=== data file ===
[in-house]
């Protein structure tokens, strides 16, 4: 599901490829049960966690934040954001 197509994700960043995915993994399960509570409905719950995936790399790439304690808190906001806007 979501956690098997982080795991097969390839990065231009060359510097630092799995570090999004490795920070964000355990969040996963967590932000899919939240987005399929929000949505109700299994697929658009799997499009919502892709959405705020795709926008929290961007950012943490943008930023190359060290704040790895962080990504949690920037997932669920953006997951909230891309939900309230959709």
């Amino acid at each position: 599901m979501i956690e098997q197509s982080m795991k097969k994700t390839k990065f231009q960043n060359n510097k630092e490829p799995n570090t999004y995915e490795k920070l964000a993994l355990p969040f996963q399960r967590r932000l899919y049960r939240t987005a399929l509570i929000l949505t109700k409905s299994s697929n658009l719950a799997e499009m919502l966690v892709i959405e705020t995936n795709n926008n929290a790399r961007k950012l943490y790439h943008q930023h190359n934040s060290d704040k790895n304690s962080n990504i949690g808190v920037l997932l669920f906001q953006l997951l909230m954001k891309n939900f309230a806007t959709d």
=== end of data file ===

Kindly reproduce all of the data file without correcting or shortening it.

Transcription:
[in-house]
């Protein structure tokens, strides 16, 4: 599901490829049960966690934040954001 197509994700960043995915993994399960509570409905719950995936790399790439304690808190906001806007 979501956690098997982080795991097969390839990065231009060359510097630092799995570090999004490795920070964000355990969040996963967590932000899919939240987005399929929000949505109700299994697929658009799997499009919502892709959405705020795709926008929290961007950012943490943008930023190359060290704040790895962080990504949690920037997932669920953006997951909230891309939900309230959709």
């Amino acid at each position: 599901m979501i956690e098997q197509s982080m795991k097969k994700t390839k990065f231009q960043n060359n510097k630092e490829p799995n570090t999004y995915e490795k920070l964000a993994l355990p969040f996963q399960r967590r932000l899919y049960r939240t987005a399929l509570i929000l949505t109700k409905s299994s697929n658009l719950a799997e499009m919502l966690v892709i959405e705020t995936n795709n926008n929290a790399r961007k950012l943490y790439h943008q930023h190359n934040s060290d704040k790895n304690s962080n990504i949690g808190v920037l997932l669920f906001q953006l997951l909230m954001k891309n939900f309230a806007t959709d």